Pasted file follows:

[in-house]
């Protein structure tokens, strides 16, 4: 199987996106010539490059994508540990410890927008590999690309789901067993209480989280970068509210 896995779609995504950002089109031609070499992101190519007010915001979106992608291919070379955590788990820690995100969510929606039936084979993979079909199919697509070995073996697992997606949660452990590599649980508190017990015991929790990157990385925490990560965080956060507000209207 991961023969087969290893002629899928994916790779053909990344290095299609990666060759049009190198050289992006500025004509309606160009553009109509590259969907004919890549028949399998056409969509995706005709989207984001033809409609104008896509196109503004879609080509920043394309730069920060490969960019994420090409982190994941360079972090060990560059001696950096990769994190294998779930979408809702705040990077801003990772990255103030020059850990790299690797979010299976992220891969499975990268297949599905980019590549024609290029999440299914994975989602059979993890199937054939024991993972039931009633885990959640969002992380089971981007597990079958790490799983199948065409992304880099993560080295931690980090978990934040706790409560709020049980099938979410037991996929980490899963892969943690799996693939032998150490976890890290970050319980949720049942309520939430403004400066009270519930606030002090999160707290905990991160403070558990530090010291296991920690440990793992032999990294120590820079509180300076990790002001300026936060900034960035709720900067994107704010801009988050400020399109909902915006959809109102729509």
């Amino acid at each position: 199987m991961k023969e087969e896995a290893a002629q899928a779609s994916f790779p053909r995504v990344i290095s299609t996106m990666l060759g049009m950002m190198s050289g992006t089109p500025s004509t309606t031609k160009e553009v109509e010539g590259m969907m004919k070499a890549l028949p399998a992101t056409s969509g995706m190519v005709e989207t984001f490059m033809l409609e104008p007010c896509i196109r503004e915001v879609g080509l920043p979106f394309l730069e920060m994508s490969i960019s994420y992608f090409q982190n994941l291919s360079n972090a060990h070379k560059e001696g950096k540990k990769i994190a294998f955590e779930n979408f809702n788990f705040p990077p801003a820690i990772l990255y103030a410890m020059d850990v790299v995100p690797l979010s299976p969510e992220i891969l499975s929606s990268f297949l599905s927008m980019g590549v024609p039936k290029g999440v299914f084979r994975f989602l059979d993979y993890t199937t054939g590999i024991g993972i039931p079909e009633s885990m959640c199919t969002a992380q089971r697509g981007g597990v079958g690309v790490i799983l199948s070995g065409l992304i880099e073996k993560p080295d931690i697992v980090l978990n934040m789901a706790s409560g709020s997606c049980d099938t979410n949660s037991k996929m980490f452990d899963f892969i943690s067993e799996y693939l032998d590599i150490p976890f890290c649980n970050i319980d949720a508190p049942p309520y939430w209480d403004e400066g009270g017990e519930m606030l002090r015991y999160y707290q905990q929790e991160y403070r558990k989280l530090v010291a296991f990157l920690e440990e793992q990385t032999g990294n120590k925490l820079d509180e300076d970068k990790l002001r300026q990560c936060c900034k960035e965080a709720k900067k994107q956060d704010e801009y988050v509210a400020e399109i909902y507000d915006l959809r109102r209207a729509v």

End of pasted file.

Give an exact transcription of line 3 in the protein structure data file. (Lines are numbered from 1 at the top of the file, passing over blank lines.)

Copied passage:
């Amino acid at each position: 199987m991961k023969e087969e896995a290893a002629q899928a779609s994916f790779p053909r995504v990344i290095s299609t996106m990666l060759g049009m950002m190198s050289g992006t089109p500025s004509t309606t031609k160009e553009v109509e010539g590259m969907m004919k070499a890549l028949p399998a992101t056409s969509g995706m190519v005709e989207t984001f490059m033809l409609e104008p007010c896509i196109r503004e915001v879609g080509l920043p979106f394309l730069e920060m994508s490969i960019s994420y992608f090409q982190n994941l291919s360079n972090a060990h070379k560059e001696g950096k540990k990769i994190a294998f955590e779930n979408f809702n788990f705040p990077p801003a820690i990772l990255y103030a410890m020059d850990v790299v995100p690797l979010s299976p969510e992220i891969l499975s929606s990268f297949l599905s927008m980019g590549v024609p039936k290029g999440v299914f084979r994975f989602l059979d993979y993890t199937t054939g590999i024991g993972i039931p079909e009633s885990m959640c199919t969002a992380q089971r697509g981007g597990v079958g690309v790490i799983l199948s070995g065409l992304i880099e073996k993560p080295d931690i697992v980090l978990n934040m789901a706790s409560g709020s997606c049980d099938t979410n949660s037991k996929m980490f452990d899963f892969i943690s067993e799996y693939l032998d590599i150490p976890f890290c649980n970050i319980d949720a508190p049942p309520y939430w209480d403004e400066g009270g017990e519930m606030l002090r015991y999160y707290q905990q929790e991160y403070r558990k989280l530090v010291a296991f990157l920690e440990e793992q990385t032999g990294n120590k925490l820079d509180e300076d970068k990790l002001r300026q990560c936060c900034k960035e965080a709720k900067k994107q956060d704010e801009y988050v509210a400020e399109i909902y507000d915006l959809r109102r209207a729509v």